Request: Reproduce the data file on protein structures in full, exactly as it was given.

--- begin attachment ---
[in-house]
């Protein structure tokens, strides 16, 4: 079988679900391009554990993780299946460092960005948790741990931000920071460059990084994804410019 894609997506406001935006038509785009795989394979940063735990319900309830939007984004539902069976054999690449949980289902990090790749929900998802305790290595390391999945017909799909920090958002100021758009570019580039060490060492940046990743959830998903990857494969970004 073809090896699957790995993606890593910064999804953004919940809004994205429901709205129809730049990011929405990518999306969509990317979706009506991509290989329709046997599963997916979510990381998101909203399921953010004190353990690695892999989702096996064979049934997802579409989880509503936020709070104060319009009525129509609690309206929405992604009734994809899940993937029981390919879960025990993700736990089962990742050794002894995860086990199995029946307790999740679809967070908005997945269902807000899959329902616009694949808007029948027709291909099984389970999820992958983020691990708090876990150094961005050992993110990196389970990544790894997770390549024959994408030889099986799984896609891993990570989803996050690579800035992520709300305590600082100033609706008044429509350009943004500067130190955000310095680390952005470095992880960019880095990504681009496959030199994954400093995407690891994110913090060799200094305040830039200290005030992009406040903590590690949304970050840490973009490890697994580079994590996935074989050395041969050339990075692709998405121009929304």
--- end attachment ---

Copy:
[in-house]
């Protein structure tokens, strides 16, 4: 079988679900391009554990993780299946460092960005948790741990931000920071460059990084994804410019 894609997506406001935006038509785009795989394979940063735990319900309830939007984004539902069976054999690449949980289902990090790749929900998802305790290595390391999945017909799909920090958002100021758009570019580039060490060492940046990743959830998903990857494969970004 073809090896699957790995993606890593910064999804953004919940809004994205429901709205129809730049990011929405990518999306969509990317979706009506991509290989329709046997599963997916979510990381998101909203399921953010004190353990690695892999989702096996064979049934997802579409989880509503936020709070104060319009009525129509609690309206929405992604009734994809899940993937029981390919879960025990993700736990089962990742050794002894995860086990199995029946307790999740679809967070908005997945269902807000899959329902616009694949808007029948027709291909099984389970999820992958983020691990708090876990150094961005050992993110990196389970990544790894997770390549024959994408030889099986799984896609891993990570989803996050690579800035992520709300305590600082100033609706008044429509350009943004500067130190955000310095680390952005470095992880960019880095990504681009496959030199994954400093995407690891994110913090060799200094305040830039200290005030992009406040903590590690949304970050840490973009490890697994580079994590996935074989050395041969050339990075692709998405121009929304």